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Wednesday, March 9, 2022

Electrifying Pickup Trucks Makes Most Sense To Reduce Overall Greenhouse Gas Emissions


Pickup trucks contribute the most in terms of greenhouse gas emissions, so it makes sense to electrify them first.

In a study done by the University of Michigan and Ford, they found that battery electric vehicles have approximately 64 percent lower “cradle to grave” lifecycle greenhouse emissions than their internal combustion engine counterparts.

With a focus on evaluating greenhouse gas emissions, researchers looked at three different model year 2020 powertrain options—internal-combustion-engine vehicles, hybrid-electric vehicles, and battery-electric vehicles—for midsize sedans, midsize SUVs, and full-size pickup trucks, accounting for differences in fuel economy, annual mileage, vehicle production, and vehicle lifetime across vehicle classes.

Researchers, for instance, found that switching an internal-combustion-engine vehicle to a battery-electric vehicle results in greater total tonnage of emissions reductions as the vehicle size increases, due to the greater fuel consumption of larger vehicles. Although the percentage savings is approximately the same across vehicle classes, on average replacing an internal-combustion-engine sedan with a battery-electric sedan saves 45 metric tons of carbon dioxide equivalent, replacing an internal-combustion-engine SUV with a battery-electric SUV saves 56 metric tons of carbon dioxide equivalent, and replacing an internal-combustion-engine pickup with a battery-electric pickup saves 74 metric tons carbon dioxide equivalent over the lifetime of the vehicles.

The researchers also found that battery-electric vehicles have larger greenhouse gas emissions in their manufacturing than internal-combustion-engine vehicles, due to battery production, but this impact is offset by savings in their operation. For battery-electric vehicles and internal-combustion-engine vehicles, the breakeven time is 1.2 to 1.3 years for sedans, 1.4 to 1.6 years for SUVs, and 1.3 years for pickup trucks, based on the average U.S. grid and vehicle miles traveled.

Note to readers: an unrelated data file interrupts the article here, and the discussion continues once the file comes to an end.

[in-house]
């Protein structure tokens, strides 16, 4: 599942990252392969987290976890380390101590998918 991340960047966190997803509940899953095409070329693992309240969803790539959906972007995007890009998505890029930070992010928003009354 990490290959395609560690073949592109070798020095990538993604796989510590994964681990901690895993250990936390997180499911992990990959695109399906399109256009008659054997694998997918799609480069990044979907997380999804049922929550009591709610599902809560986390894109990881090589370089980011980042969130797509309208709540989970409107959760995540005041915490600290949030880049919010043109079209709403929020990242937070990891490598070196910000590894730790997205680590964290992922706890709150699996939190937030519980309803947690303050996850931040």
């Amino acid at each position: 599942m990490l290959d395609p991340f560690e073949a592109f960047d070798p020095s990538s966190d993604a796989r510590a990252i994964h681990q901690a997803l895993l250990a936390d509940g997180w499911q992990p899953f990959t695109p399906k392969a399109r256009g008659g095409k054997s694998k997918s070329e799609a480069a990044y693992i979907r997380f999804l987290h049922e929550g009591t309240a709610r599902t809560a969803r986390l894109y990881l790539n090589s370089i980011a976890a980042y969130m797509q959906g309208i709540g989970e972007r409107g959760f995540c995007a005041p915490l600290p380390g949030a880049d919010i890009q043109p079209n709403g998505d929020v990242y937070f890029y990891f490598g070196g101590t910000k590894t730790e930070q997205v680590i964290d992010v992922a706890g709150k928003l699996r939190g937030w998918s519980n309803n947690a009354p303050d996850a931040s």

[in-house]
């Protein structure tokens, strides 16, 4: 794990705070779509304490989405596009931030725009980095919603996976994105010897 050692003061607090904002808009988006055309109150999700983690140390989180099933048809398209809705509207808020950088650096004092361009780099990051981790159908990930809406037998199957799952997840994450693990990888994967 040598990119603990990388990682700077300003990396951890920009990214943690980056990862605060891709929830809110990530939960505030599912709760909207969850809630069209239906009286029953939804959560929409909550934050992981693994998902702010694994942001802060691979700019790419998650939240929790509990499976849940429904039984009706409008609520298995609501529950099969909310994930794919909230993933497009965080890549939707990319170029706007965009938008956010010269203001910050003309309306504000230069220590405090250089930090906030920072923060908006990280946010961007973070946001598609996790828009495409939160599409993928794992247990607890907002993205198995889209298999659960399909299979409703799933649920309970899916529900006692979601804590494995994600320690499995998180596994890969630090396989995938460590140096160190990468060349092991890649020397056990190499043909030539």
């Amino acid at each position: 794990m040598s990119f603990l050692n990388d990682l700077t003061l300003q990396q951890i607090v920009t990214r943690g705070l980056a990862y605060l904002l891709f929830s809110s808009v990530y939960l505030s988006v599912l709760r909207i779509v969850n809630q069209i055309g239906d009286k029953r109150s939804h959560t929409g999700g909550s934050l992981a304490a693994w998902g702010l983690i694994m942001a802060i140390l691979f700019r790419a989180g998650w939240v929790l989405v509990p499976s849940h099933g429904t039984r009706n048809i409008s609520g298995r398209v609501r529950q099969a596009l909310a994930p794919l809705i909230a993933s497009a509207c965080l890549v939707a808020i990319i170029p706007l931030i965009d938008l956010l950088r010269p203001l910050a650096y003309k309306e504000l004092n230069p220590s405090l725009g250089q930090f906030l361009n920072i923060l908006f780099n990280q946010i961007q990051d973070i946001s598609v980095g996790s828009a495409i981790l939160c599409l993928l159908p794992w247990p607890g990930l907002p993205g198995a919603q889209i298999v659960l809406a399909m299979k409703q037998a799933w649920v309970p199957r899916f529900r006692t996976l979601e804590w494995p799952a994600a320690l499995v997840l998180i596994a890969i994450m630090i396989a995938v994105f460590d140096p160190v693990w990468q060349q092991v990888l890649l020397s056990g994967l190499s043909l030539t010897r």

Of course, for electric vehicles, the emissions intensity of the local electricity grid is also an important factor. But researchers found that concerns about battery-electric vehicles having higher emissions than internal-combustion-engine vehicles or hybrids are largely unfounded, at least in the United States. And this is even assuming only modest progress towards power grid decarbonization.

Charging strategies can further reduce battery-electric vehicle greenhouse gas emissions. The study found that charging during the hours of the day with the lowest grid emissions intensity can reduce emissions by 11 percent on average. Furthermore, deployment of electric vehicles and expansion of renewable energy resources like solar and wind should be done at the same time as the benefit of each is increased by the development of the other.

4 comments:

  1. Yup, EVs powered by dinosaur fossils is the way of the future. Who cares about the power source.

    ReplyDelete
  2. Nice One... It will be good for our Planet and to our Health

    ReplyDelete
  3. But it might take a while before we see electric pickups and SUVs

    ReplyDelete
  4. And also I hope the Climate Change will be resolved...

    ReplyDelete

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